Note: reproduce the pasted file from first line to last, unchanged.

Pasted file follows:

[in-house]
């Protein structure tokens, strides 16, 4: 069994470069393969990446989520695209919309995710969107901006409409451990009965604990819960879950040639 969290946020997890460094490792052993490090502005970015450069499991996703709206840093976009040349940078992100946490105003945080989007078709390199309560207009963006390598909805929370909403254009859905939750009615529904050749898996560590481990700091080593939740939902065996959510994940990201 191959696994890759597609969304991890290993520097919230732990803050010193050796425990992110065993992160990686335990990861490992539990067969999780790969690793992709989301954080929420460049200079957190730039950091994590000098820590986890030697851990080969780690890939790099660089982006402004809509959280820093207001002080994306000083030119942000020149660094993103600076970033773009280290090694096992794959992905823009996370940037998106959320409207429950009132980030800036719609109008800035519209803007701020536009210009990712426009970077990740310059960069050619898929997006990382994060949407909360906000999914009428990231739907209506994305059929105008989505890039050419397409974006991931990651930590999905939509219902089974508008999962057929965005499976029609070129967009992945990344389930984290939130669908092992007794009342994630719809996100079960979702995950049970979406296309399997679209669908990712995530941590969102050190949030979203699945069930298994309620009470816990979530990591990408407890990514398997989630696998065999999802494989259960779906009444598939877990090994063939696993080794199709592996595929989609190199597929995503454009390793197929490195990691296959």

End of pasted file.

[in-house]
């Protein structure tokens, strides 16, 4: 069994470069393969990446989520695209919309995710969107901006409409451990009965604990819960879950040639 969290946020997890460094490792052993490090502005970015450069499991996703709206840093976009040349940078992100946490105003945080989007078709390199309560207009963006390598909805929370909403254009859905939750009615529904050749898996560590481990700091080593939740939902065996959510994940990201 191959696994890759597609969304991890290993520097919230732990803050010193050796425990992110065993992160990686335990990861490992539990067969999780790969690793992709989301954080929420460049200079957190730039950091994590000098820590986890030697851990080969780690890939790099660089982006402004809509959280820093207001002080994306000083030119942000020149660094993103600076970033773009280290090694096992794959992905823009996370940037998106959320409207429950009132980030800036719609109008800035519209803007701020536009210009990712426009970077990740310059960069050619898929997006990382994060949407909360906000999914009428990231739907209506994305059929105008989505890039050419397409974006991931990651930590999905939509219902089974508008999962057929965005499976029609070129967009992945990344389930984290939130669908092992007794009342994630719809996100079960979702995950049970979406296309399997679209669908990712995530941590969102050190949030979203699945069930298994309620009470816990979530990591990408407890990514398997989630696998065999999802494989259960779906009444598939877990090994063939696993080794199709592996595929989609190199597929995503454009390793197929490195990691296959």